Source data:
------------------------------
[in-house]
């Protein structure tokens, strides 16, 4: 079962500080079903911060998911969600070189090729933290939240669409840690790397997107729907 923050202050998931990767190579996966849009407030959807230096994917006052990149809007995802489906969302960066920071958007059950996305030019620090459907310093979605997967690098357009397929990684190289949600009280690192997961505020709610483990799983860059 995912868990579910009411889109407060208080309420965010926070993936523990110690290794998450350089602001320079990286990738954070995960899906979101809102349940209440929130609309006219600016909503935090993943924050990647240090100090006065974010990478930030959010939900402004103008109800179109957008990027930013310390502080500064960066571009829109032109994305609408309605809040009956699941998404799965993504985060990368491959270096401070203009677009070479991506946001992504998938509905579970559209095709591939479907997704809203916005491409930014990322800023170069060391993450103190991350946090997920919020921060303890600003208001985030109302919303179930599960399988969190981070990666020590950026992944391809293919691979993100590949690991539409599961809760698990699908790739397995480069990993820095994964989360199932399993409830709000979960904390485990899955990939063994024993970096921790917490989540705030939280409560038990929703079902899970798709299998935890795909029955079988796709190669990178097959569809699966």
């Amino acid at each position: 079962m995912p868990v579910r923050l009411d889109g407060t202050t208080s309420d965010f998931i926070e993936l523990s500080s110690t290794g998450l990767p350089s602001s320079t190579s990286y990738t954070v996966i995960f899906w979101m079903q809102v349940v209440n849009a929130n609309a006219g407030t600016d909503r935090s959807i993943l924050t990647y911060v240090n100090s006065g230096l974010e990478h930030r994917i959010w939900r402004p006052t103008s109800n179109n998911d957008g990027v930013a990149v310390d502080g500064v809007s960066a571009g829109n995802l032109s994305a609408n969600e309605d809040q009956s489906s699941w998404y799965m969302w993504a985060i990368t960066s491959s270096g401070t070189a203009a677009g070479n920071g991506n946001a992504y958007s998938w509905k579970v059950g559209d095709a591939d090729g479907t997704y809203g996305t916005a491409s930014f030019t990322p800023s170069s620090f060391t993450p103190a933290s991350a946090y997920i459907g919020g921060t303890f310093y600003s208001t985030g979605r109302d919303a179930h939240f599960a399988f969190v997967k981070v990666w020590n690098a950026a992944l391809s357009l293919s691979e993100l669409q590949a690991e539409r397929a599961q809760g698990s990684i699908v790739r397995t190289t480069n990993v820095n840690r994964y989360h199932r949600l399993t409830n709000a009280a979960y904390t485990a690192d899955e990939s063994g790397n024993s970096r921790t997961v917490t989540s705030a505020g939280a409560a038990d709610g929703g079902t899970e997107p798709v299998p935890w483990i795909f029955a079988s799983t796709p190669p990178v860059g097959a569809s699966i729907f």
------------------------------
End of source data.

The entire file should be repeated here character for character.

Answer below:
[in-house]
């Protein structure tokens, strides 16, 4: 079962500080079903911060998911969600070189090729933290939240669409840690790397997107729907 923050202050998931990767190579996966849009407030959807230096994917006052990149809007995802489906969302960066920071958007059950996305030019620090459907310093979605997967690098357009397929990684190289949600009280690192997961505020709610483990799983860059 995912868990579910009411889109407060208080309420965010926070993936523990110690290794998450350089602001320079990286990738954070995960899906979101809102349940209440929130609309006219600016909503935090993943924050990647240090100090006065974010990478930030959010939900402004103008109800179109957008990027930013310390502080500064960066571009829109032109994305609408309605809040009956699941998404799965993504985060990368491959270096401070203009677009070479991506946001992504998938509905579970559209095709591939479907997704809203916005491409930014990322800023170069060391993450103190991350946090997920919020921060303890600003208001985030109302919303179930599960399988969190981070990666020590950026992944391809293919691979993100590949690991539409599961809760698990699908790739397995480069990993820095994964989360199932399993409830709000979960904390485990899955990939063994024993970096921790917490989540705030939280409560038990929703079902899970798709299998935890795909029955079988796709190669990178097959569809699966």
């Amino acid at each position: 079962m995912p868990v579910r923050l009411d889109g407060t202050t208080s309420d965010f998931i926070e993936l523990s500080s110690t290794g998450l990767p350089s602001s320079t190579s990286y990738t954070v996966i995960f899906w979101m079903q809102v349940v209440n849009a929130n609309a006219g407030t600016d909503r935090s959807i993943l924050t990647y911060v240090n100090s006065g230096l974010e990478h930030r994917i959010w939900r402004p006052t103008s109800n179109n998911d957008g990027v930013a990149v310390d502080g500064v809007s960066a571009g829109n995802l032109s994305a609408n969600e309605d809040q009956s489906s699941w998404y799965m969302w993504a985060i990368t960066s491959s270096g401070t070189a203009a677009g070479n920071g991506n946001a992504y958007s998938w509905k579970v059950g559209d095709a591939d090729g479907t997704y809203g996305t916005a491409s930014f030019t990322p800023s170069s620090f060391t993450p103190a933290s991350a946090y997920i459907g919020g921060t303890f310093y600003s208001t985030g979605r109302d919303a179930h939240f599960a399988f969190v997967k981070v990666w020590n690098a950026a992944l391809s357009l293919s691979e993100l669409q590949a690991e539409r397929a599961q809760g698990s990684i699908v790739r397995t190289t480069n990993v820095n840690r994964y989360h199932r949600l399993t409830n709000a009280a979960y904390t485990a690192d899955e990939s063994g790397n024993s970096r921790t997961v917490t989540s705030a505020g939280a409560a038990d709610g929703g079902t899970e997107p798709v299998p935890w483990i795909f029955a079988s799983t796709p190669p990178v860059g097959a569809s699966i729907f």